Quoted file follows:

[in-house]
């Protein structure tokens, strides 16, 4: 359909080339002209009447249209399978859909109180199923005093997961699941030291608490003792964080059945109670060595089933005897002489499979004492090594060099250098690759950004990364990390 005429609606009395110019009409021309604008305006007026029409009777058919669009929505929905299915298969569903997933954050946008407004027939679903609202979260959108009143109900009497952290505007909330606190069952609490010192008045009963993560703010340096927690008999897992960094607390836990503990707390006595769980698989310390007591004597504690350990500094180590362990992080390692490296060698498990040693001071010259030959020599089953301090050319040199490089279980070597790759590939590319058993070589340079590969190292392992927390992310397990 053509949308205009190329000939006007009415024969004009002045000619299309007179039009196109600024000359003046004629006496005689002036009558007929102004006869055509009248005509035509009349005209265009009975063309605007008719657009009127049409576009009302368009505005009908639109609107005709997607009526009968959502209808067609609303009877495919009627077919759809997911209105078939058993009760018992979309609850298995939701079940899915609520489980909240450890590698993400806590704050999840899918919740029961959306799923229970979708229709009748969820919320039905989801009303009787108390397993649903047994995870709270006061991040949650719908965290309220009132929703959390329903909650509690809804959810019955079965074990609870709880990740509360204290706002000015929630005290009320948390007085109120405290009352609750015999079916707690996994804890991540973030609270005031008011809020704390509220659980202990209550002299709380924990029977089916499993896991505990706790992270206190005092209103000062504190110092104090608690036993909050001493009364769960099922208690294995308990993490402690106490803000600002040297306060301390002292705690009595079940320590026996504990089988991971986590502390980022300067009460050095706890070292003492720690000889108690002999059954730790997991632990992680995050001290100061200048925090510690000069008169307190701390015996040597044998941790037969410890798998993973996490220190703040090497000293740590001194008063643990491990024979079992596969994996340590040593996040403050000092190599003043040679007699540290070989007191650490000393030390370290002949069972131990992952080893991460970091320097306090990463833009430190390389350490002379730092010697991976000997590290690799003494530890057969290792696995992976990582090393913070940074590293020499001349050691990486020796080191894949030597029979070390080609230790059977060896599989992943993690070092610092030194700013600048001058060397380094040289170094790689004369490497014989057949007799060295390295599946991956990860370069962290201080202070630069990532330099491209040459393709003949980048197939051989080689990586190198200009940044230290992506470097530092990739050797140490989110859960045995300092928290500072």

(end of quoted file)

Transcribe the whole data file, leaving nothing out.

[in-house]
């Protein structure tokens, strides 16, 4: 359909080339002209009447249209399978859909109180199923005093997961699941030291608490003792964080059945109670060595089933005897002489499979004492090594060099250098690759950004990364990390 005429609606009395110019009409021309604008305006007026029409009777058919669009929505929905299915298969569903997933954050946008407004027939679903609202979260959108009143109900009497952290505007909330606190069952609490010192008045009963993560703010340096927690008999897992960094607390836990503990707390006595769980698989310390007591004597504690350990500094180590362990992080390692490296060698498990040693001071010259030959020599089953301090050319040199490089279980070597790759590939590319058993070589340079590969190292392992927390992310397990 053509949308205009190329000939006007009415024969004009002045000619299309007179039009196109600024000359003046004629006496005689002036009558007929102004006869055509009248005509035509009349005209265009009975063309605007008719657009009127049409576009009302368009505005009908639109609107005709997607009526009968959502209808067609609303009877495919009627077919759809997911209105078939058993009760018992979309609850298995939701079940899915609520489980909240450890590698993400806590704050999840899918919740029961959306799923229970979708229709009748969820919320039905989801009303009787108390397993649903047994995870709270006061991040949650719908965290309220009132929703959390329903909650509690809804959810019955079965074990609870709880990740509360204290706002000015929630005290009320948390007085109120405290009352609750015999079916707690996994804890991540973030609270005031008011809020704390509220659980202990209550002299709380924990029977089916499993896991505990706790992270206190005092209103000062504190110092104090608690036993909050001493009364769960099922208690294995308990993490402690106490803000600002040297306060301390002292705690009595079940320590026996504990089988991971986590502390980022300067009460050095706890070292003492720690000889108690002999059954730790997991632990992680995050001290100061200048925090510690000069008169307190701390015996040597044998941790037969410890798998993973996490220190703040090497000293740590001194008063643990491990024979079992596969994996340590040593996040403050000092190599003043040679007699540290070989007191650490000393030390370290002949069972131990992952080893991460970091320097306090990463833009430190390389350490002379730092010697991976000997590290690799003494530890057969290792696995992976990582090393913070940074590293020499001349050691990486020796080191894949030597029979070390080609230790059977060896599989992943993690070092610092030194700013600048001058060397380094040289170094790689004369490497014989057949007799060295390295599946991956990860370069962290201080202070630069990532330099491209040459393709003949980048197939051989080689990586190198200009940044230290992506470097530092990739050797140490989110859960045995300092928290500072």